I'm always on the look-out for a really great read, so when I notice lots of people talking about a particular book, I jot down the title and make plans to pick it up.  Somehow, this one by Chris Bohjalian kept getting pushed down on my lists.  I have been meaning to read it for over a year.  I'm not sure how I feel about it.  It was certainly a book that was hard to put down.  It was immensely readable and the characters were interesting.  I guess it just wasn't as stunning as I had anticipated.

Laurel Estabrook is still recovering from an incident many years in the past when she was attacked while riding her bicycle on a secluded Vermont road.  She has tried to put it behind her, but finds details coming back up as she is presented with a photograph collection belonging to a recently deceased homeless shelter man, Bobbie Crocker.  It turns out Bobbie Crocker was a quite successful photographer and has a collection of photos of famous places and people.  He was obsessed with the photos and thought that someone was determined to take them from him.  Laurel becomes equally obsessed with the photos as she goes about restoring the images in an effort to display them for the homeless shelter's benefit.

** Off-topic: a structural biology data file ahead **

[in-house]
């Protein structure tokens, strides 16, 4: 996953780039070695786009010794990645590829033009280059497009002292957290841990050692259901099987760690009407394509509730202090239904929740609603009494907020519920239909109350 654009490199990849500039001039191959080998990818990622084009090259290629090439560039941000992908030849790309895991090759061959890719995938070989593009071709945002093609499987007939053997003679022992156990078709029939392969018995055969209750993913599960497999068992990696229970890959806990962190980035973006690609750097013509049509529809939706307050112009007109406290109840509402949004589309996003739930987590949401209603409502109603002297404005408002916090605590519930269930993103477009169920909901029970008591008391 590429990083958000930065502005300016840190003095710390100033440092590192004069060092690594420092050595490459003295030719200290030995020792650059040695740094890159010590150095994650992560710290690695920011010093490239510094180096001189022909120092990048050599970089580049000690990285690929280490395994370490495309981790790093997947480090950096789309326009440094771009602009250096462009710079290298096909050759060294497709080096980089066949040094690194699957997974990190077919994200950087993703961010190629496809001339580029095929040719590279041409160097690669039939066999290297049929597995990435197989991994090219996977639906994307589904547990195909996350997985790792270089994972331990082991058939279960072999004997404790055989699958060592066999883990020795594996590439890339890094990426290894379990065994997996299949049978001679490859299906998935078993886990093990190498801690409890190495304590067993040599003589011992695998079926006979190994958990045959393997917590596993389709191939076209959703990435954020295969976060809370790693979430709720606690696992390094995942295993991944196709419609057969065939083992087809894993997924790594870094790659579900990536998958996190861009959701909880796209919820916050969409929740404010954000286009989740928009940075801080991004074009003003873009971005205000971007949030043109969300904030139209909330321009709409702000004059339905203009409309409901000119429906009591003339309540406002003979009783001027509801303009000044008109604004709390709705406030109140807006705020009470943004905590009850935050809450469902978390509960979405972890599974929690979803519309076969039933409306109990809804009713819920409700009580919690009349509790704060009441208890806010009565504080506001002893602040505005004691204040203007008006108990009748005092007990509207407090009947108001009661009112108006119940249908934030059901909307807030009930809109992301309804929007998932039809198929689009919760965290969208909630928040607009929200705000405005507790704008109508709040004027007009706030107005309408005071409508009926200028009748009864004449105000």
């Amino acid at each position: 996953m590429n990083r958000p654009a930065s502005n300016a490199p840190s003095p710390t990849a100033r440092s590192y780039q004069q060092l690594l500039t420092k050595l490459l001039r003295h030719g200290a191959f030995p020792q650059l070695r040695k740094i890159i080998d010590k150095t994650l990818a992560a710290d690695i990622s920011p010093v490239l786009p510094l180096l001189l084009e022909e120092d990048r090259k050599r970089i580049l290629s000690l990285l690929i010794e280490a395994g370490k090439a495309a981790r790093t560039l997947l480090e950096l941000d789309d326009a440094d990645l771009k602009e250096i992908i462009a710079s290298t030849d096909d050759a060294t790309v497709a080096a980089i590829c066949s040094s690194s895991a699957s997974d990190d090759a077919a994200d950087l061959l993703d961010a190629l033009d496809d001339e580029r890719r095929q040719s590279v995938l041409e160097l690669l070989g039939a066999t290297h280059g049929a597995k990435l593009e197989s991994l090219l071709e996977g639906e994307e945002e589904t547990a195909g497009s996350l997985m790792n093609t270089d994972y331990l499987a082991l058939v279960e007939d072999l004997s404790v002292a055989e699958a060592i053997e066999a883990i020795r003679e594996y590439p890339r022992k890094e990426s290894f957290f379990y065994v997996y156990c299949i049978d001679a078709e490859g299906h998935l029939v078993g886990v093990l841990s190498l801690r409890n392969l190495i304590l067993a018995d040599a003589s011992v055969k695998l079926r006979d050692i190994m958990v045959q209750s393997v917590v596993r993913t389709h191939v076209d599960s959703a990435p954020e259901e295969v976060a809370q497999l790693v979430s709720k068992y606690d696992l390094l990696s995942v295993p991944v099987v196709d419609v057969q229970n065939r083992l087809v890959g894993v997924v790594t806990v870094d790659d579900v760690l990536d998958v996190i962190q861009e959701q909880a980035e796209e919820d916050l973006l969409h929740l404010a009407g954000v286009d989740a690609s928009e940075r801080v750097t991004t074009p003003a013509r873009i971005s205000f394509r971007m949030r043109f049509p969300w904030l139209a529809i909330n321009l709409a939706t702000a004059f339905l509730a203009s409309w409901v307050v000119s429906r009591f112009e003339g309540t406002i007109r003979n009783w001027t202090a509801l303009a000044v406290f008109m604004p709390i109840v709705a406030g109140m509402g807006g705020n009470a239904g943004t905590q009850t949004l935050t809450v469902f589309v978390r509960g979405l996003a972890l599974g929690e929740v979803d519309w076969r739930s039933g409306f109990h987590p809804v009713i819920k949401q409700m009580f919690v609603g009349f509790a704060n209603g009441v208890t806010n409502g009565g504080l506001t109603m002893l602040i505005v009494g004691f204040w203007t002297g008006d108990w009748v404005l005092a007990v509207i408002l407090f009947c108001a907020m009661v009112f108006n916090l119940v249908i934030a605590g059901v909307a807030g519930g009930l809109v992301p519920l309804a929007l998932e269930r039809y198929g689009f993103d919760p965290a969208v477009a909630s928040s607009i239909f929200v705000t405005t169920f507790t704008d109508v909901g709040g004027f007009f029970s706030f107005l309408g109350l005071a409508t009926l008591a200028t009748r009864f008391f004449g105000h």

There were unexpected twists and turns in the tale.  It was easy to get sucked into the story line.  But, I found myself wondering, throughout, what parts were supposed to be true and what parts were supposed to be fabrication.  Of course, with the ending, those questions were answered.  Although it was a very good novel, I don't think I'll label it as one of my favorites at the end of the year.  I suppose I feel like I'm no better off for having read it.  It didn't really edify me in any way and provided no redemption in the telling.

Tuesday, January 15, 2013

Book Review: Jumping the Scratch

Another book review blogger I know, Lucy of the Life is a Spasm Who Flow blog, has made a new year's resolution to write her book reviews within two days of finishing the book.  Great resolution.  I'm struggling now because I finished reading this book a week ago.  It was a fine little book.  I just don't remember all that much about it.

I selected this one because it was written by Sarah Weeks, the author of a favorite children's book called So B. It.  I think I enjoyed So B. It more than this one, but it was still a worthwhile read and would be fine for a read-aloud in a grade school classroom of 4th grade or higher.  It does treat the difficult subject of abusive behavior, but handles it delicately and in a vague enough way as to not be too graphic for young readers.